- Internal hallucination - At higher doses, some users report mild to strong closed eye visuals. These can include, but are not limited to psychedelic-like geometry and landscapes. It has been noted that smoking cannabis greatly potentiates these effects.
- Visual disconnection - This effect is generally quite mild and appears inconsistently at very high doses. It results in feeling as if one's sense of vision is distant or vague and being viewed through a screen or window. However, it is not capable of higher levels of visual disconnection that produce holes, spaces and voids or hallucinatory structures in the same way that traditional dissociatives can.
Anecdotal reports which describe the effects of this compound within our experience index include:
- Experience:1.2 g gabapentin, alcohol, and half of 150 mg Effexor XR - Pretty lovely for socializing and giggles
- Experience:7500mg - Analysis of gabapentin
- Experience:A combination of tramadol, clonazepam, gabapentin, and dimenhydrinate
Toxicity and harm potential
GABApentin has a low toxicity relative to dose. The most common side effects of gabapentin in adult patients include dizziness, fatigue, drowsiness, weight gain, and peripheral edema (swelling of extremities). Gabapentin may also produce sexual dysfunction in some patients whose symptoms of which may include loss of libido, inability to reach orgasm, and erectile dysfunction. Gabapentin should be used carefully in patients with renal impairment due to possible accumulation and toxicity.
It is strongly recommended that one use harm reduction practices when using this drug.
In 2009, the U.S. Food and Drug Administration issued a warning of an increased risk of depression and suicidal thoughts and behaviors in patients taking gabapentin (along with other anticonvulsant drugs), modifying the packaging insert to reflect this. A 2010 meta analysis confirmed the increased risk of suicide associated with gabapentin use.
People who accidentally or intentionally overdose may experience drowsiness, sedation, blurred vision, slurred speech, somnolence and possibly death (if a very high amount was taken and particularly if combined with alcohol). Serum gabapentin concentrations may be measured to confirm diagnosis.
Tolerance and addiction potential
Gabapentin is not considered psychologically addictive. However, it is possible to develop a physical dependence on the drug. In fact, people can experience withdrawal symptoms for up to 45 days after they stop taking gabapentin. Although gabapentin does give some people a euphoric “high” which can cause abuse, gabapentin abusers do not present with the kind of compulsive, drug-seeking behavior or strong cravings associated with other more common depressants such as opioids, alcohol or benzodiazepines.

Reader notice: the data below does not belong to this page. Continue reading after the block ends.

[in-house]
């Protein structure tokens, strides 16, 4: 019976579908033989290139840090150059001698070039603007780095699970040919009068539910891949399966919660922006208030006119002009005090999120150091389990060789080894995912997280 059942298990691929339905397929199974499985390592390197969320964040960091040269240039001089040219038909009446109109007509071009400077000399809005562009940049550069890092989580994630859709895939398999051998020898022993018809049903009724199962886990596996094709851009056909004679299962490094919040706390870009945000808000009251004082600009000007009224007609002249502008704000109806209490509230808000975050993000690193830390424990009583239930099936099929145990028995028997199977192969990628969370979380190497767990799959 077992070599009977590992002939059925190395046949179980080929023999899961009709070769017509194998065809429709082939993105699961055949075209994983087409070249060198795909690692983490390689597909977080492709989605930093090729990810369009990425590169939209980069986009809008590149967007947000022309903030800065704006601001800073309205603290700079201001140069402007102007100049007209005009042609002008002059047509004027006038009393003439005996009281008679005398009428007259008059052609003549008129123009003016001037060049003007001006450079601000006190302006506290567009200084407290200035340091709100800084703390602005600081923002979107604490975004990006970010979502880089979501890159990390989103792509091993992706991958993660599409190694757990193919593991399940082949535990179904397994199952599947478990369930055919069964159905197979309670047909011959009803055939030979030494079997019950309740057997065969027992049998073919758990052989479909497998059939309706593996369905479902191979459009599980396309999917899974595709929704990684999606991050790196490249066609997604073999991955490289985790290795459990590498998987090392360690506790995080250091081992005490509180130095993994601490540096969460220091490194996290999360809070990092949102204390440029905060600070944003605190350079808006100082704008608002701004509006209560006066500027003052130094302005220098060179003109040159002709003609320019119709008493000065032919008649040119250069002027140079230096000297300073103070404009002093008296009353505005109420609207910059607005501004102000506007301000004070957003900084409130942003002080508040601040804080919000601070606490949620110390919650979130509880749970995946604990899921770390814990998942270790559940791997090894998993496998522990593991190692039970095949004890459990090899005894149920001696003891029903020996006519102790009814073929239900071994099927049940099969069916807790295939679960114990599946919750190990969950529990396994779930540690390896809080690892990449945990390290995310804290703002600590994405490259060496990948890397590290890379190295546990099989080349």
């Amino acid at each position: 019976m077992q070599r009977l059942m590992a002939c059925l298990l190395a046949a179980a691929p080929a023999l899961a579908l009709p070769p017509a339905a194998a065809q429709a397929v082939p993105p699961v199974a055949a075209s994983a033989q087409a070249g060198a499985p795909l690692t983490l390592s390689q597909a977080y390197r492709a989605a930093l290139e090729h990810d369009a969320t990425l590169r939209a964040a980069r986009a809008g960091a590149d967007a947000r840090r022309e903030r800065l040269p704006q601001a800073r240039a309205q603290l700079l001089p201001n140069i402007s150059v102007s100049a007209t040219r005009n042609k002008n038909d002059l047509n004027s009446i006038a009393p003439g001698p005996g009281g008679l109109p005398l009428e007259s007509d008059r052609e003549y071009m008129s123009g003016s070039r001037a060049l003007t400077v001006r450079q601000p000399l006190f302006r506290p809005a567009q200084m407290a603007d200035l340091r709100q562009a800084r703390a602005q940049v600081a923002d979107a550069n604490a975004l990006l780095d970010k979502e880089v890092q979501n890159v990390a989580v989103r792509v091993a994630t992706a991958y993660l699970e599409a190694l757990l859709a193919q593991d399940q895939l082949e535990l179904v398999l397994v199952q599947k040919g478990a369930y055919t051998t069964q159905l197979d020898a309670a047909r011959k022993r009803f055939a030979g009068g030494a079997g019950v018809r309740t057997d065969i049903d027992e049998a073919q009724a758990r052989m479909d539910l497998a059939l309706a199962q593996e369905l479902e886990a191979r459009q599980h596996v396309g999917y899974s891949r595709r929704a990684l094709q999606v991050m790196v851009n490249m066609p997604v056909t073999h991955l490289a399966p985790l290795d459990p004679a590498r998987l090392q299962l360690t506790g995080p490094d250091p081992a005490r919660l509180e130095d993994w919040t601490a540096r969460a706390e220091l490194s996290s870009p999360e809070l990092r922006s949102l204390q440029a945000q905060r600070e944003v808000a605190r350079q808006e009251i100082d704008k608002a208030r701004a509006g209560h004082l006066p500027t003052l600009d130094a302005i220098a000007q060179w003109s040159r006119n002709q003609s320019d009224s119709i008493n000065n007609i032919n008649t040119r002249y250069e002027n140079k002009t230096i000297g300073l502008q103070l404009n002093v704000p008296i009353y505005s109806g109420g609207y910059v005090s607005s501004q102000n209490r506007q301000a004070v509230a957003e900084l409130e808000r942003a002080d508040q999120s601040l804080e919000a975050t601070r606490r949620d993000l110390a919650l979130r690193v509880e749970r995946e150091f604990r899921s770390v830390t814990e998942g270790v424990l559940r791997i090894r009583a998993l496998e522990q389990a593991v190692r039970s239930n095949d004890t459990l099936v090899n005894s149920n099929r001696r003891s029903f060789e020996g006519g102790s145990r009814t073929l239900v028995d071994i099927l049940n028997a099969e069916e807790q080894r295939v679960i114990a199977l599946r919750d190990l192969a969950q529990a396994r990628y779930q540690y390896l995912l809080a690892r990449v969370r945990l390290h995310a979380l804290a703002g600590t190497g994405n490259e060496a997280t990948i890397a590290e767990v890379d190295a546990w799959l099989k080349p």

Tolerance will develop to the anxiolytic effects with prolonged continous usage. After cessation, the tolerance returns to baseline in 7-14 days. Withdrawal symptoms or rebound symptoms may occur after ceasing usage abruptly following a few weeks or longer of steady dosing, and may necessitate a gradual dose reduction.
- Opioids - Combining opioids with gabapentin can cause death from respiratory failure.
- GABAergic depressants - Gabapentin significantly potentiates the effects of alcohol, benzodiazepines and other GABAgenics which may lead to blackouts, and dangerous behaviour.
Gabapentin is a prescription only medicine and can only be prescribed following a consultation with a doctor. It is therefore illegal to possess or sell in most parts of the world.
- Restless legs syndrome: clinical presentation diagnosis and treatment | http://www.sleep-journal.com/article/S1389-9457(15)00647-4/abstract
- EFNS guidelines on the pharmacological treatment of neuropathic pain: 2010 revision (PubMed.gov / NCBI) | https://www.ncbi.nlm.nih.gov/pubmed/20402746
- The role of anticonvulsant drugs in anxiety disorders: a critical review of the evidence (PubMed.gov / NCBI) | https://www.ncbi.nlm.nih.gov/pubmed/17502773
- Manual of Clinical Psychopharmacology | https://books.google.co.uk/books?id=D3zz1NCm3qcC&pg=PA345&hl=en
- Successful Psychopharmacology: Evidence-Based Treatment Solutions for Achieving Remission | https://books.google.co.uk/books?id=dnAlO_Veu2QC&pg=PA124&hl=en
- Neurontin Clinical Pharmacology Biopharmaceutics Review | http://www.accessdata.fda.gov/drugsatfda_docs/nda/2002/21-397.pdf_Neurontin_BioPharmr.pdf
- Gabapentin data sheet | http://reference.medscape.com/drug/neurontin-gralise-gabapentin-343011#showall
- Mechanisms of action of gabapentin (PubMed.gov / NCBI) | http://www.ncbi.nlm.nih.gov/pubmed/9686247
- R.C. Baselt, Disposition of Toxic Drugs and Chemicals in Man, 8th edition, Biomedical Publications, Foster City, CA, 2008, pp. 677–8. ISBN 978-0-9626523-7-0.